Since then it's basically been a collection rather than a financial thing, except that from time to time, the foxes buy us plane tickets with their horde (not entirely willingly, but they do get to come along).
firstfrost From: firstfrost Date: August 20th, 2004 10:13 am (UTC) (Link)
Heh. You and mjperson both have stuffed animals with agendas of their own. His ducks kinda ran the place when he lived in Arizona.

(tirinian did have some coin roll papers - buried under the change. They've since been artfully arranged in the remaining tupperware.)
From: treptoplax Date: August 20th, 2004 12:30 pm (UTC) (Link)
cfox From: cfox Date: August 20th, 2004 10:54 pm (UTC) (Link)
While I resent the sorting machines too much, and I almost resent Star too much, Star's automated checkout machines are handy for spending a big pocketful without annoying a human.

Which is a good thing, because Star's humans are often unable to cope if you try to pay with a twenty and the right number of pennies.
firstfrost From: firstfrost Date: August 21st, 2004 07:49 pm (UTC) (Link)
I am never able to successfully pay at the automatic checkouts that way, because I always forget and put the twenty in first, meaning to put the change in after that, and then my change starts dispensing. :-\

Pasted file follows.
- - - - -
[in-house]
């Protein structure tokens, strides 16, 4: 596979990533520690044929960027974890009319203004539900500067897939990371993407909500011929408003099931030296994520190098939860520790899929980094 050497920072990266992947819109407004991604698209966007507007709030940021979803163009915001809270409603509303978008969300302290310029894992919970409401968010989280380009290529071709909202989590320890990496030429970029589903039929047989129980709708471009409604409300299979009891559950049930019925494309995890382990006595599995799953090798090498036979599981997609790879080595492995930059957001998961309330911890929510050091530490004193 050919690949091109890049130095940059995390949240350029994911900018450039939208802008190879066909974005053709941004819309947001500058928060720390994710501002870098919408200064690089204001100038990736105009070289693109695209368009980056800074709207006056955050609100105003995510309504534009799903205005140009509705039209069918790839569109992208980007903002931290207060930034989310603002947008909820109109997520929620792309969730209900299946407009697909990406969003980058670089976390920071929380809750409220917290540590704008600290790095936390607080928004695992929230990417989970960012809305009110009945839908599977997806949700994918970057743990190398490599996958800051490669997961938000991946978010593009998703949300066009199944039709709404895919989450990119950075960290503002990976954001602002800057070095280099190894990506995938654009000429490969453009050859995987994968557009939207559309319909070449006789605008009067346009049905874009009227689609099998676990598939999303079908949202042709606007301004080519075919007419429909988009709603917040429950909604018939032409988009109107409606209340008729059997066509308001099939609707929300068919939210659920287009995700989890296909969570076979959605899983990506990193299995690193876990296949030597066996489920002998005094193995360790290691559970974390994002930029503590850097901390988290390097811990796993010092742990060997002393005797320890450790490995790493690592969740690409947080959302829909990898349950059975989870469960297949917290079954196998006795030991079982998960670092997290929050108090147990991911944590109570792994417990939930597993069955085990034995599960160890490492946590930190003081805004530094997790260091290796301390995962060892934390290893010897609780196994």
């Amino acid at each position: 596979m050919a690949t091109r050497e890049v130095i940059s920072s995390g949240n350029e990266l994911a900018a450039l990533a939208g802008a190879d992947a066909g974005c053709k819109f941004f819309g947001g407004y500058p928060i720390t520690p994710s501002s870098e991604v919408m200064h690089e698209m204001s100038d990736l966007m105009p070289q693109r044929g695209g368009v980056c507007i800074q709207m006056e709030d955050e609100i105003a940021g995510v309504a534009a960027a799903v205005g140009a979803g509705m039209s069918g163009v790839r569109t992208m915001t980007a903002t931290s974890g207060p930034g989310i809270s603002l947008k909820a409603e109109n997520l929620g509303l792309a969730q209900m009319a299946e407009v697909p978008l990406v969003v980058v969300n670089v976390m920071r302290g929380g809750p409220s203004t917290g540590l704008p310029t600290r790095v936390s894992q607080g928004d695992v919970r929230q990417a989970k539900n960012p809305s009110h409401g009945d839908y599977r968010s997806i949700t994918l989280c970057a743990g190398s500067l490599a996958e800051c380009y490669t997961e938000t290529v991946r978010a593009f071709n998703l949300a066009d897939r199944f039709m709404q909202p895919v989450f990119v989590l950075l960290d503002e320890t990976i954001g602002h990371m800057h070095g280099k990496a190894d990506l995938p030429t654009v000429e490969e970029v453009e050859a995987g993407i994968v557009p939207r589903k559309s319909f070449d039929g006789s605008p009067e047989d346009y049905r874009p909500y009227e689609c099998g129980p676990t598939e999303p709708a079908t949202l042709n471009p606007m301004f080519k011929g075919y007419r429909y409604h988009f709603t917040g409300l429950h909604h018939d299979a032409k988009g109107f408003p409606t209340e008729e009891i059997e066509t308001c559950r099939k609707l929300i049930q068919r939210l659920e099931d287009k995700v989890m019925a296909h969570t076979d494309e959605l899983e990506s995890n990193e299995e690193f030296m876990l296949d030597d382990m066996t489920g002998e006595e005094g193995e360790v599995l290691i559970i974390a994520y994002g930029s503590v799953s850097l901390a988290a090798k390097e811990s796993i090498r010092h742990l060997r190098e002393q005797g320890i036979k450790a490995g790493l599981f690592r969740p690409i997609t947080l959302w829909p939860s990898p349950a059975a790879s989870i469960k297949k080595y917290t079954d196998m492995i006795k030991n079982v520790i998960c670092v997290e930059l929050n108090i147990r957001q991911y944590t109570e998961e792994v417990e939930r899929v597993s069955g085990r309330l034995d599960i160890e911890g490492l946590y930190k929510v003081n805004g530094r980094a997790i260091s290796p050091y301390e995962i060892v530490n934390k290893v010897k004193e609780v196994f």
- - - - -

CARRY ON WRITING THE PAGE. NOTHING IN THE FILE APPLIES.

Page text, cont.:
kirisutogomen From: kirisutogomen Date: August 21st, 2004 09:10 pm (UTC) (Link)

Coinstar

Last time I saw the change machines at Star, they were Coinstar machines. They may have changed since, bu if they're still Coinstar, that's a completely separate company from Star Market.

I never accumulate more change than I can carry. If my pockets get heavy, I use a lot of change to buy something. The human might get annoyed -- I can't imagine why I'd care. If they have trouble with the math, they usually slow down until they figure it out, which doesn't bother me either.

Besides, physical currency (whether metal or paper) is barbaric.
twe From: twe Date: August 22nd, 2004 07:51 pm (UTC) (Link)

Sometimes it rained money!

Were you never home when the money pile on the bookshelf became unstable and started raining coins onto the pile on the floor? That was very disconcerting the first time that happened and I was home alone...